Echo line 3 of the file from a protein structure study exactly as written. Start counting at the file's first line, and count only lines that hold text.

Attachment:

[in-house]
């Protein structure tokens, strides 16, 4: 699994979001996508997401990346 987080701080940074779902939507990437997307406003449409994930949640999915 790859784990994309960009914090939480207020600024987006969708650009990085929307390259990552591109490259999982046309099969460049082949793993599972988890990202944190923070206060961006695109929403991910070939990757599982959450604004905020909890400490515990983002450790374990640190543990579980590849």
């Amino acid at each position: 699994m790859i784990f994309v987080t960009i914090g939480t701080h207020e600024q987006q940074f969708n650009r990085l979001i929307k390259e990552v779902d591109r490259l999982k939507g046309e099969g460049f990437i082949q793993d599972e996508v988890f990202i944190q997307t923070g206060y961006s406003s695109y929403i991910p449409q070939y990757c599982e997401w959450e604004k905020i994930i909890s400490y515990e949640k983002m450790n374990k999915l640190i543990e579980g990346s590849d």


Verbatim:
């Amino acid at each position: 699994m790859i784990f994309v987080t960009i914090g939480t701080h207020e600024q987006q940074f969708n650009r990085l979001i929307k390259e990552v779902d591109r490259l999982k939507g046309e099969g460049f990437i082949q793993d599972e996508v988890f990202i944190q997307t923070g206060y961006s406003s695109y929403i991910p449409q070939y990757c599982e997401w959450e604004k905020i994930i909890s400490y515990e949640k983002m450790n374990k999915l640190i543990e579980g990346s590849d």